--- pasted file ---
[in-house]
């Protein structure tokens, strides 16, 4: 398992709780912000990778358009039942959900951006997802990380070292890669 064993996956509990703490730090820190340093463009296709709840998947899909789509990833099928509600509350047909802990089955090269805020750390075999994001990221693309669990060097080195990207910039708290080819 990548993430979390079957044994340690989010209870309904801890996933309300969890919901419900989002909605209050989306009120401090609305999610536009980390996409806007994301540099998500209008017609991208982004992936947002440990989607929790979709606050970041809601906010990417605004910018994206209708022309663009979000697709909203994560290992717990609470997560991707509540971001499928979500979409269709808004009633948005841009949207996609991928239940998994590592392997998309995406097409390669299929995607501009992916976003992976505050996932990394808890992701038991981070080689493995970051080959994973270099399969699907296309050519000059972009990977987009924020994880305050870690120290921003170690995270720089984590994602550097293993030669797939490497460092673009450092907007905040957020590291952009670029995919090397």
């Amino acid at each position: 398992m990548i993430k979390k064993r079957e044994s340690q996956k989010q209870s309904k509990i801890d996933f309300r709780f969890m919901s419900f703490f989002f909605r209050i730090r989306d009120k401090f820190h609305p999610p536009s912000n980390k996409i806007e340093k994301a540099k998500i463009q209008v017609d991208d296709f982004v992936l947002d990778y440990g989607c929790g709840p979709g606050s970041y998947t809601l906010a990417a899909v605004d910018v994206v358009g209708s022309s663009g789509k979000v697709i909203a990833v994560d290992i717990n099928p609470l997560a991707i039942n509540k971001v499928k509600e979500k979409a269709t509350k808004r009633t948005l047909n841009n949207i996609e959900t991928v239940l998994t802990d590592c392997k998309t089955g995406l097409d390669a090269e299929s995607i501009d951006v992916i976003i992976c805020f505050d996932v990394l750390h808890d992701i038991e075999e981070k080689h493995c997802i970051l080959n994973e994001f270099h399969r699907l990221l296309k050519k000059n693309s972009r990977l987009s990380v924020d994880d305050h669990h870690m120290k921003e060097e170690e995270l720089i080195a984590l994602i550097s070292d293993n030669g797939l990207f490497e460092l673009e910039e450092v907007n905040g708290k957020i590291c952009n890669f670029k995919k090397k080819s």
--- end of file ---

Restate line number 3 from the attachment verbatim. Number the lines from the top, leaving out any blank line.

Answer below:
């Amino acid at each position: 398992m990548i993430k979390k064993r079957e044994s340690q996956k989010q209870s309904k509990i801890d996933f309300r709780f969890m919901s419900f703490f989002f909605r209050i730090r989306d009120k401090f820190h609305p999610p536009s912000n980390k996409i806007e340093k994301a540099k998500i463009q209008v017609d991208d296709f982004v992936l947002d990778y440990g989607c929790g709840p979709g606050s970041y998947t809601l906010a990417a899909v605004d910018v994206v358009g209708s022309s663009g789509k979000v697709i909203a990833v994560d290992i717990n099928p609470l997560a991707i039942n509540k971001v499928k509600e979500k979409a269709t509350k808004r009633t948005l047909n841009n949207i996609e959900t991928v239940l998994t802990d590592c392997k998309t089955g995406l097409d390669a090269e299929s995607i501009d951006v992916i976003i992976c805020f505050d996932v990394l750390h808890d992701i038991e075999e981070k080689h493995c997802i970051l080959n994973e994001f270099h399969r699907l990221l296309k050519k000059n693309s972009r990977l987009s990380v924020d994880d305050h669990h870690m120290k921003e060097e170690e995270l720089i080195a984590l994602i550097s070292d293993n030669g797939l990207f490497e460092l673009e910039e450092v907007n905040g708290k957020i590291c952009n890669f670029k995919k090397k080819s």